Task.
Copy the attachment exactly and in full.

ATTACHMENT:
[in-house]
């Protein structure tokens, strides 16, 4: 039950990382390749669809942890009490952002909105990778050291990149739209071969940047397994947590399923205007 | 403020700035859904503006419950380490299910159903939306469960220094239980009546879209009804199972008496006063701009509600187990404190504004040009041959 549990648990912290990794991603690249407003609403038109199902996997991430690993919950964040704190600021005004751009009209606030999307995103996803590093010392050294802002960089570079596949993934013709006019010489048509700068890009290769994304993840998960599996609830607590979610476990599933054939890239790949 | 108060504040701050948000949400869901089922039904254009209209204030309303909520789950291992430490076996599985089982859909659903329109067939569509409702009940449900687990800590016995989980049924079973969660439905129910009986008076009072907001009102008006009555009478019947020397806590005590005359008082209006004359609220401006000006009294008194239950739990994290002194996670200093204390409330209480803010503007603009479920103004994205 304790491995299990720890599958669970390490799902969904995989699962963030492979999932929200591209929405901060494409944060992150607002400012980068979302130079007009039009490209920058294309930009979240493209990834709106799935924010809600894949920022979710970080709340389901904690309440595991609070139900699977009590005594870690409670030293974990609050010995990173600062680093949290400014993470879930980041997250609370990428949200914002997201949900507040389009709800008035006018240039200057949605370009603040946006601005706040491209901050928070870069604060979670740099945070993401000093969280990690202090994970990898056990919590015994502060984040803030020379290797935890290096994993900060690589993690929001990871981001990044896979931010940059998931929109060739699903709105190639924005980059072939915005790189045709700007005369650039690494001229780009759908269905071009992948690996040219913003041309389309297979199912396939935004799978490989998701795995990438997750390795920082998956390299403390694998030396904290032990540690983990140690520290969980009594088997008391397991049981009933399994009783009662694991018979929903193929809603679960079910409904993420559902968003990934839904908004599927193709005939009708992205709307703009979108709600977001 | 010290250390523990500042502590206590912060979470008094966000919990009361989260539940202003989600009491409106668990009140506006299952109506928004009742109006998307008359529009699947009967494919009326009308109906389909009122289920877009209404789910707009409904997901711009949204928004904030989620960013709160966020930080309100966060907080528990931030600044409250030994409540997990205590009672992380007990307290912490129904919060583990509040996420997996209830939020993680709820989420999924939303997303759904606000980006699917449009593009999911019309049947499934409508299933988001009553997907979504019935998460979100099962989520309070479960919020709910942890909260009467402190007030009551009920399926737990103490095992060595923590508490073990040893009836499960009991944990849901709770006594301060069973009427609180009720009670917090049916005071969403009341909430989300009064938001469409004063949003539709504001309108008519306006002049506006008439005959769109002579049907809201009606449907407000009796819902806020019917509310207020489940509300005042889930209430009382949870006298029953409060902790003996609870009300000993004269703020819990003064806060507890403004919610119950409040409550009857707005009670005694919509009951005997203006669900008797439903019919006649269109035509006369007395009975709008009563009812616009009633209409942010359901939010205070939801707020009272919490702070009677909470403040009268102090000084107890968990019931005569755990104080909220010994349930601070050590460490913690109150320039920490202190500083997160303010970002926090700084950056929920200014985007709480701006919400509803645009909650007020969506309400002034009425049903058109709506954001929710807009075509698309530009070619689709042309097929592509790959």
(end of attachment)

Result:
[in-house]
């Protein structure tokens, strides 16, 4: 039950990382390749669809942890009490952002909105990778050291990149739209071969940047397994947590399923205007 | 403020700035859904503006419950380490299910159903939306469960220094239980009546879209009804199972008496006063701009509600187990404190504004040009041959 549990648990912290990794991603690249407003609403038109199902996997991430690993919950964040704190600021005004751009009209606030999307995103996803590093010392050294802002960089570079596949993934013709006019010489048509700068890009290769994304993840998960599996609830607590979610476990599933054939890239790949 | 108060504040701050948000949400869901089922039904254009209209204030309303909520789950291992430490076996599985089982859909659903329109067939569509409702009940449900687990800590016995989980049924079973969660439905129910009986008076009072907001009102008006009555009478019947020397806590005590005359008082209006004359609220401006000006009294008194239950739990994290002194996670200093204390409330209480803010503007603009479920103004994205 304790491995299990720890599958669970390490799902969904995989699962963030492979999932929200591209929405901060494409944060992150607002400012980068979302130079007009039009490209920058294309930009979240493209990834709106799935924010809600894949920022979710970080709340389901904690309440595991609070139900699977009590005594870690409670030293974990609050010995990173600062680093949290400014993470879930980041997250609370990428949200914002997201949900507040389009709800008035006018240039200057949605370009603040946006601005706040491209901050928070870069604060979670740099945070993401000093969280990690202090994970990898056990919590015994502060984040803030020379290797935890290096994993900060690589993690929001990871981001990044896979931010940059998931929109060739699903709105190639924005980059072939915005790189045709700007005369650039690494001229780009759908269905071009992948690996040219913003041309389309297979199912396939935004799978490989998701795995990438997750390795920082998956390299403390694998030396904290032990540690983990140690520290969980009594088997008391397991049981009933399994009783009662694991018979929903193929809603679960079910409904993420559902968003990934839904908004599927193709005939009708992205709307703009979108709600977001 | 010290250390523990500042502590206590912060979470008094966000919990009361989260539940202003989600009491409106668990009140506006299952109506928004009742109006998307008359529009699947009967494919009326009308109906389909009122289920877009209404789910707009409904997901711009949204928004904030989620960013709160966020930080309100966060907080528990931030600044409250030994409540997990205590009672992380007990307290912490129904919060583990509040996420997996209830939020993680709820989420999924939303997303759904606000980006699917449009593009999911019309049947499934409508299933988001009553997907979504019935998460979100099962989520309070479960919020709910942890909260009467402190007030009551009920399926737990103490095992060595923590508490073990040893009836499960009991944990849901709770006594301060069973009427609180009720009670917090049916005071969403009341909430989300009064938001469409004063949003539709504001309108008519306006002049506006008439005959769109002579049907809201009606449907407000009796819902806020019917509310207020489940509300005042889930209430009382949870006298029953409060902790003996609870009300000993004269703020819990003064806060507890403004919610119950409040409550009857707005009670005694919509009951005997203006669900008797439903019919006649269109035509006369007395009975709008009563009812616009009633209409942010359901939010205070939801707020009272919490702070009677909470403040009268102090000084107890968990019931005569755990104080909220010994349930601070050590460490913690109150320039920490202190500083997160303010970002926090700084950056929920200014985007709480701006919400509803645009909650007020969506309400002034009425049903058109709506954001929710807009075509698309530009070619689709042309097929592509790959």